Mark and Maggie’s annual drive east to visit family has gotten off to a rocky start. By the time they’re on the road, it’s late, a storm is brewing, and they are no longer speaking to one another. Adding to the stress, Maggie — recently mugged at gunpoint — is lately not herself, and Mark is at a loss about what to make of the stranger he calls his wife. Forced to stop for the night at a remote inn, completely without power, Maggie’s paranoia reaches an all-time and terrifying high. But when Mark finds himself threatened in a dark parking lot, it’s Maggie who takes control.

    (Synopsis via Goodreads.)

    Surely I can’t be the only one envisioning a Roaring Rampage of Revenge after reading this description? Picture it: months after being mugged at gunpoint and knocked unconscious in an alley, Maggie once again finds herself in a perilous position. Only this time’s she’s ready. Prepared. Expecting it, even, thanks to the PTSD and anxiety and depression. And she fights back. Kicks some serious ass. Maybe comes to her husband Mark’s rescue. Mark, the same guy who’s spent the better part of a year tiptoeing around her, walking on eggshells, maybe even scoffed at her paranoia, once or twice, when he thought she wasn’t looking. Bonus points if he’s entertained fantasies about how he would have protected HIS WOMAN, if only he had been there when it happened. But now that he is, he’s paralyzed with fear, unable to protect himself, let alone his wife. Yeah. That’s what I’d expected, going into Listen to Me.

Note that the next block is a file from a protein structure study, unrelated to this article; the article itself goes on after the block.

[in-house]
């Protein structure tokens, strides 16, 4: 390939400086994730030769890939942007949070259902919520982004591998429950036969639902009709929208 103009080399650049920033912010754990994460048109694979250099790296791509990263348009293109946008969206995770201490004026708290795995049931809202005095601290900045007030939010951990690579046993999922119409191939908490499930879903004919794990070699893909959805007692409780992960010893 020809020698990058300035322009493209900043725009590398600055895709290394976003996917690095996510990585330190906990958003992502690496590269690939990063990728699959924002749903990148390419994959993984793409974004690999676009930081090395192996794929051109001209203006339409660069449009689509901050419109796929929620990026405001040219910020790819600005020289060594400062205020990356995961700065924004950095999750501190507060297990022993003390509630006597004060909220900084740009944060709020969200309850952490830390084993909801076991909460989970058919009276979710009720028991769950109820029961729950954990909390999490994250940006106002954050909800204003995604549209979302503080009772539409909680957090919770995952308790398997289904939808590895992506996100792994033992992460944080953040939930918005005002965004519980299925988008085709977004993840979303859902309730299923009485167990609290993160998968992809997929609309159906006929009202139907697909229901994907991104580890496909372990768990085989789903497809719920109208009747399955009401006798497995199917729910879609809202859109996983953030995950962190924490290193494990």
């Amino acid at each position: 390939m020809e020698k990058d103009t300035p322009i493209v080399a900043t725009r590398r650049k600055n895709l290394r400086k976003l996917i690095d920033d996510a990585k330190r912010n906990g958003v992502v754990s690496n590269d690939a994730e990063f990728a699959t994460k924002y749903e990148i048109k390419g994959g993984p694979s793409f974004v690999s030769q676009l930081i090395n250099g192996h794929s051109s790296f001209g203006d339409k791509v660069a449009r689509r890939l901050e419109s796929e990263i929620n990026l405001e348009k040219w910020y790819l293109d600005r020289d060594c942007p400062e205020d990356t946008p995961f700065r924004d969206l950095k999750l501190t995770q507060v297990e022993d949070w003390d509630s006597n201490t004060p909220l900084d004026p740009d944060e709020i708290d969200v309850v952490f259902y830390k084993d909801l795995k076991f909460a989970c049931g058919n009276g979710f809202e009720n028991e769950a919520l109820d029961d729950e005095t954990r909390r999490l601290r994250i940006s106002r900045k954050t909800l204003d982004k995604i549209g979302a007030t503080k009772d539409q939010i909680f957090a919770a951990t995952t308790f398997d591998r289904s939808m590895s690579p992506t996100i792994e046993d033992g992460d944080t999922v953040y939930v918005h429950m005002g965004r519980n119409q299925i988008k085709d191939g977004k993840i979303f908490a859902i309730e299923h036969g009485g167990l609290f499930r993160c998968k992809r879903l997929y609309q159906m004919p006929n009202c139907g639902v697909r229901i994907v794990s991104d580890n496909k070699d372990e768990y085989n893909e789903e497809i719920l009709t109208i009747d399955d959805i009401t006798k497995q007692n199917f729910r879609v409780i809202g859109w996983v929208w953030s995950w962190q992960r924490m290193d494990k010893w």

As it turns out, this is the most misleading yet still dead accurate book description I’ve seen in a while. Maybe ever. Certainly in recent memory.

    Here are three reasons why I disliked Listen to Me, from least to most spoilery:

    (More below the fold…)

    Stacking the Shelves: May 2016

    Saturday, May 28th, 2016

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    2016-05-10 - Birthday Books (& Rennie) - 0007 [flickr]

    2016-05-09 - Cookie Dough Cake - 0003 [flickr]

    First things first: My birthday was earlier this month. (Yay me!) Shane made me a chocolate cake with almond buttercream frosting AND BITS OF COOKIE DOUGH STUFFED INSIDE (genius!) and I got a big stack o’ comics and vegan thin mints and a Supernatural messenger bag that I’m maybe probably most definitely too old for.

    (The Orphan Black TP is still on my wishlist, in case anyone wants to send me a late gift. Just saying.)

    2016-05-10 - Brain Freeze Journal - 0002 [flickr]